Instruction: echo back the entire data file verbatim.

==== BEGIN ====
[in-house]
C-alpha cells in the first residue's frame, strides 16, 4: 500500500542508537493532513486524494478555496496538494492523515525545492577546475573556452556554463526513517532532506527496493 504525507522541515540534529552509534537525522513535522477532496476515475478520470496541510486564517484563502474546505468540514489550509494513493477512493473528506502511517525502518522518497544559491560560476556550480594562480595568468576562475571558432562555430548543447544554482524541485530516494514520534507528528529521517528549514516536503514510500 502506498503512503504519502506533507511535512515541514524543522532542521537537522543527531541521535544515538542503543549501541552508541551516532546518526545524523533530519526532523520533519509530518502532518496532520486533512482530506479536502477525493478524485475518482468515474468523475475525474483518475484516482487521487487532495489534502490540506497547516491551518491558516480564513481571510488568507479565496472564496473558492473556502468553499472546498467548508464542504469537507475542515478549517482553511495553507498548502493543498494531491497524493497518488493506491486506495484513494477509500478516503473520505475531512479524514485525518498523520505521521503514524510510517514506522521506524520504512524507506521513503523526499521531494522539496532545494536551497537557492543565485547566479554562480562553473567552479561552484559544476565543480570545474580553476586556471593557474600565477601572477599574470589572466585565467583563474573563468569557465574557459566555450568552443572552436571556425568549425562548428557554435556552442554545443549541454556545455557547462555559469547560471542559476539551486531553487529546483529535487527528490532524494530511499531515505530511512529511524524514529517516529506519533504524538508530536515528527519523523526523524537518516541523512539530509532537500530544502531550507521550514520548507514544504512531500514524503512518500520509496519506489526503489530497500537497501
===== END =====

[in-house]
C-alpha cells in the first residue's frame, strides 16, 4: 500500500542508537493532513486524494478555496496538494492523515525545492577546475573556452556554463526513517532532506527496493 504525507522541515540534529552509534537525522513535522477532496476515475478520470496541510486564517484563502474546505468540514489550509494513493477512493473528506502511517525502518522518497544559491560560476556550480594562480595568468576562475571558432562555430548543447544554482524541485530516494514520534507528528529521517528549514516536503514510500 502506498503512503504519502506533507511535512515541514524543522532542521537537522543527531541521535544515538542503543549501541552508541551516532546518526545524523533530519526532523520533519509530518502532518496532520486533512482530506479536502477525493478524485475518482468515474468523475475525474483518475484516482487521487487532495489534502490540506497547516491551518491558516480564513481571510488568507479565496472564496473558492473556502468553499472546498467548508464542504469537507475542515478549517482553511495553507498548502493543498494531491497524493497518488493506491486506495484513494477509500478516503473520505475531512479524514485525518498523520505521521503514524510510517514506522521506524520504512524507506521513503523526499521531494522539496532545494536551497537557492543565485547566479554562480562553473567552479561552484559544476565543480570545474580553476586556471593557474600565477601572477599574470589572466585565467583563474573563468569557465574557459566555450568552443572552436571556425568549425562548428557554435556552442554545443549541454556545455557547462555559469547560471542559476539551486531553487529546483529535487527528490532524494530511499531515505530511512529511524524514529517516529506519533504524538508530536515528527519523523526523524537518516541523512539530509532537500530544502531550507521550514520548507514544504512531500514524503512518500520509496519506489526503489530497500537497501